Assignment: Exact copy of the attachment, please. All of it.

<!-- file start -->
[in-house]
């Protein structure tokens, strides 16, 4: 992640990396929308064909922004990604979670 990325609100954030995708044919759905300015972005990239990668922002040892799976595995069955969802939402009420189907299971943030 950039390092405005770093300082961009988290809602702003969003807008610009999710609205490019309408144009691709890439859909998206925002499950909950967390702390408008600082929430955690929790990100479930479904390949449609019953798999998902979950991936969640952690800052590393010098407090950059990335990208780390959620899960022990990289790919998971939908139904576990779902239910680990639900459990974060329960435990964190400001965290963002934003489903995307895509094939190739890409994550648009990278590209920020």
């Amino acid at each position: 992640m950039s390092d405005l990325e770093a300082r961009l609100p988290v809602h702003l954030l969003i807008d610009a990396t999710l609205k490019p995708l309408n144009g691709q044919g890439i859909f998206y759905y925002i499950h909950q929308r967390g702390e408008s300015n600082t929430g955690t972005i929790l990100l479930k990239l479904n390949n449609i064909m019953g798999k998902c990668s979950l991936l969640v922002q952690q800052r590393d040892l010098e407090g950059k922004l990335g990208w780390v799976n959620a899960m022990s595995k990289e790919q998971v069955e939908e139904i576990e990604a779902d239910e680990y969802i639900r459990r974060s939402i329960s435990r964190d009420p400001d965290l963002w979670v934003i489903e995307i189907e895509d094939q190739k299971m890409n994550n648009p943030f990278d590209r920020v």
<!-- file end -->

[in-house]
């Protein structure tokens, strides 16, 4: 992640990396929308064909922004990604979670 990325609100954030995708044919759905300015972005990239990668922002040892799976595995069955969802939402009420189907299971943030 950039390092405005770093300082961009988290809602702003969003807008610009999710609205490019309408144009691709890439859909998206925002499950909950967390702390408008600082929430955690929790990100479930479904390949449609019953798999998902979950991936969640952690800052590393010098407090950059990335990208780390959620899960022990990289790919998971939908139904576990779902239910680990639900459990974060329960435990964190400001965290963002934003489903995307895509094939190739890409994550648009990278590209920020």
């Amino acid at each position: 992640m950039s390092d405005l990325e770093a300082r961009l609100p988290v809602h702003l954030l969003i807008d610009a990396t999710l609205k490019p995708l309408n144009g691709q044919g890439i859909f998206y759905y925002i499950h909950q929308r967390g702390e408008s300015n600082t929430g955690t972005i929790l990100l479930k990239l479904n390949n449609i064909m019953g798999k998902c990668s979950l991936l969640v922002q952690q800052r590393d040892l010098e407090g950059k922004l990335g990208w780390v799976n959620a899960m022990s595995k990289e790919q998971v069955e939908e139904i576990e990604a779902d239910e680990y969802i639900r459990r974060s939402i329960s435990r964190d009420p400001d965290l963002w979670v934003i489903e995307i189907e895509d094939q190739k299971m890409n994550n648009p943030f990278d590209r920020v």